|Not a nightclub.|
The modern, bright (almost dazzling) entrance, with its nightclub-esque velvet guide ropes, is probably the only overstated area of the restaurant, as inside is quite simple. It's far from your standard curry house, with no stereotypical pictures of the Taj Mahal or the Ganges in sight. In fact, apart from some atmospheric lighting, the decor is pretty basic. I must admit, I do like my Indian restaurants to have some hint of India (as I like my French ones to have a photo of the Eiffel Tower on the wall), but I shrugged off my aesthetic qualms and ordered a beer.
|I found it hard to get a photo of Panshee with no people in it because... well, it was packed!|
We decided to try Panshee on a frosty Saturday night in December, meaning the restaurant was full with Christmas parties. This made for a good, loud atmosphere and a testing time for the staff who were all brilliant throughout the night. It was quite possibly the best service I've experienced at a curry house recently (which is saying something considering they all seem to be very polite). The waiters were attentive, quick and had a good (and patient) sense of humour, which is vital when dealing with diners such as myself.
Onto the food, and the menu was pretty much as you'd expect from a curry house. In addition to your regular madras, biryani, korma and saag choices, Panshee offer their twist on regional dishes and have two pages of speciality curries. I took a gamble and went for something different - a maharaja bhona (chicken with minced lamb, garlic, ginger, fresh herbs and spices), a saag rice and onion bhajis.
|Curry, rice and bhajis - nice.|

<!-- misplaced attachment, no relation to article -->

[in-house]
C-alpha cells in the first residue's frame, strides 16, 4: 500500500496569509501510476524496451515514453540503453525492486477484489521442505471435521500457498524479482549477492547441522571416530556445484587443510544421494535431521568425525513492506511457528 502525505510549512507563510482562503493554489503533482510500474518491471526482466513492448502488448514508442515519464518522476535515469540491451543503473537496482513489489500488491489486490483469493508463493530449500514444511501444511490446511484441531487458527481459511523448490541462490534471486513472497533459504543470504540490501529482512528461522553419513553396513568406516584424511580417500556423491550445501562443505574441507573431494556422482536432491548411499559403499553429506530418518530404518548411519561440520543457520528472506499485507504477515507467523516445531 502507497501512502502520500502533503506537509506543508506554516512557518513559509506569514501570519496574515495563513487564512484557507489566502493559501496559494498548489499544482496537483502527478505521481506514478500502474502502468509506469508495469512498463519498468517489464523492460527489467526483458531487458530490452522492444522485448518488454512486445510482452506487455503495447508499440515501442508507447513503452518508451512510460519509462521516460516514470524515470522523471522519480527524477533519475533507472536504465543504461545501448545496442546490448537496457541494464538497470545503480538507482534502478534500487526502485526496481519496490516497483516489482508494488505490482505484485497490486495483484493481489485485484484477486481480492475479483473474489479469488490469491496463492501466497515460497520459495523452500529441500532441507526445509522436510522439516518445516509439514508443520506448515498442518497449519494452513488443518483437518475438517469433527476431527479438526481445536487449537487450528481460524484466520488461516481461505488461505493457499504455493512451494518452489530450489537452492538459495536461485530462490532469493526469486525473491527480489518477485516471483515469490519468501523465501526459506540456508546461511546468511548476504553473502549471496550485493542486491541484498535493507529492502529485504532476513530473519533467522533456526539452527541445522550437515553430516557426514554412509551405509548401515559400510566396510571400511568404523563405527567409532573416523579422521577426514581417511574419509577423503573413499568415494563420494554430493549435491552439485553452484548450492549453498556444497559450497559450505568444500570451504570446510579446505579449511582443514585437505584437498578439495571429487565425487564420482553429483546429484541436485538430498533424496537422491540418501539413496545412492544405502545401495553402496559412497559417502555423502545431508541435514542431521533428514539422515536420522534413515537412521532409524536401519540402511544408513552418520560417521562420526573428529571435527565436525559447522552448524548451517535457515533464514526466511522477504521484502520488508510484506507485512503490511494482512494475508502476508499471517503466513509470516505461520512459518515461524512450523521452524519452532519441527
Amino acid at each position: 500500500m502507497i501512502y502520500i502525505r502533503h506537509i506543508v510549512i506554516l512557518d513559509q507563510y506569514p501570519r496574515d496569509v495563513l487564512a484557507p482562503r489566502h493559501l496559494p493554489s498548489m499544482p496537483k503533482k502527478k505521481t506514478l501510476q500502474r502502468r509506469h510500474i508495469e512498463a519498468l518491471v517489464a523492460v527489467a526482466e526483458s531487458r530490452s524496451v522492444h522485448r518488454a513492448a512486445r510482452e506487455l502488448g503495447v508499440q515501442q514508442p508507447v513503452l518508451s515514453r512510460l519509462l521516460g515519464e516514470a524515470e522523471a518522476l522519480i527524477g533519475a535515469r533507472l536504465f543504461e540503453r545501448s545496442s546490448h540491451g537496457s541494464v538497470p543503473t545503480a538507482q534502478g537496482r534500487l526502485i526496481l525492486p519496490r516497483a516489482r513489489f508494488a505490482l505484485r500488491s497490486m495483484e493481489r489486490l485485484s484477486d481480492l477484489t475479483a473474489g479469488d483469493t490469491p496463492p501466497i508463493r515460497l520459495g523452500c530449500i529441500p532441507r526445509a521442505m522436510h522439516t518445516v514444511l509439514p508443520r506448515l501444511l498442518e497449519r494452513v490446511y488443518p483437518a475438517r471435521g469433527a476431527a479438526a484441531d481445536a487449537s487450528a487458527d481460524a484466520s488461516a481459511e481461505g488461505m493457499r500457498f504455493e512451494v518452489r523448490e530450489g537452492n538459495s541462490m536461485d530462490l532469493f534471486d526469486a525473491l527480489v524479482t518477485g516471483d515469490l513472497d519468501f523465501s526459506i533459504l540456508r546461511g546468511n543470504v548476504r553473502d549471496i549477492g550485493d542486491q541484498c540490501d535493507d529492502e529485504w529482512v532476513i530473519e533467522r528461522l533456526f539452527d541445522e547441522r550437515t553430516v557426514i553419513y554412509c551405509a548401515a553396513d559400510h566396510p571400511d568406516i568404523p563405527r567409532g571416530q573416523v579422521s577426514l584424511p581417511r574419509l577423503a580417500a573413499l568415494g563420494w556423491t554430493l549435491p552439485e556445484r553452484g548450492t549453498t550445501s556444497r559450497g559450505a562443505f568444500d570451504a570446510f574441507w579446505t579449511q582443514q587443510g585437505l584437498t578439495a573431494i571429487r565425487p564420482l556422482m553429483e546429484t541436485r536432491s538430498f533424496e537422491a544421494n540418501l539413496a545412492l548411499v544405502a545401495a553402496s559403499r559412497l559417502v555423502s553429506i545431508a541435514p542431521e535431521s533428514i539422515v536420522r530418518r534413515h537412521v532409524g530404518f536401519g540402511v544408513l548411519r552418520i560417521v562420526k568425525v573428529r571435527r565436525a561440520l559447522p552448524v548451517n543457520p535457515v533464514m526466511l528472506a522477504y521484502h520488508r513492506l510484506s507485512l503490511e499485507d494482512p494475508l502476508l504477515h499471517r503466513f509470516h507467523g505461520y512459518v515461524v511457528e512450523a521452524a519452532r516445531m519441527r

Unfortunately for me the gamble didn't pay off because the curry was full of onions - an ingredient I usually avoid in excess (apart from in crispy bhajis). While I can't fault the way the curry was presented or cooked, the onions (which weren't present in the menu description) weren't welcome additions for me. Still I ate it all with just a little rice left over and ultimately felt satisfied!
My dining partners all cleaned their plates and had nothing but good things to say about their meals - especially the two who were served a giant naan on what can only be described as a naan tree!
|A novel way to serve naan bread!|
The beer choice was, again, as you may expect from a contemporary Indian restaurant - a selection of Indian bottled beers (including my recent favourite Bangla) and Carling on tap. They also offered several choices of wine, but I can't tell you what those were!
I ended up paying around £25 for my curry, rice, bhajis, poppadoms (and chutney), and a few bottles of beer, which isn't bad value at all.
As a side note, I was handed these ingenious little contraptions (below) after asking for some lemon (you must have some citrus with bhajis!). They seemed to be individual stainless steel lemon wedge squeezers. Are these a common thing? I've never seen them before, but was thrilled to use them. Talk about 21st century!
|Almost my favourite thing of the night!|
All in all, while the restaurant on the outskirts of Swansea's curry quarter may not be the obvious choice, it shouldn't be reserved solely for theatregoers. We enjoyed our meals, liked the atmosphere and were impressed enough by the service to make a reservation for another sitting in a few weeks time (and yes, that time we will be going post-theatre...).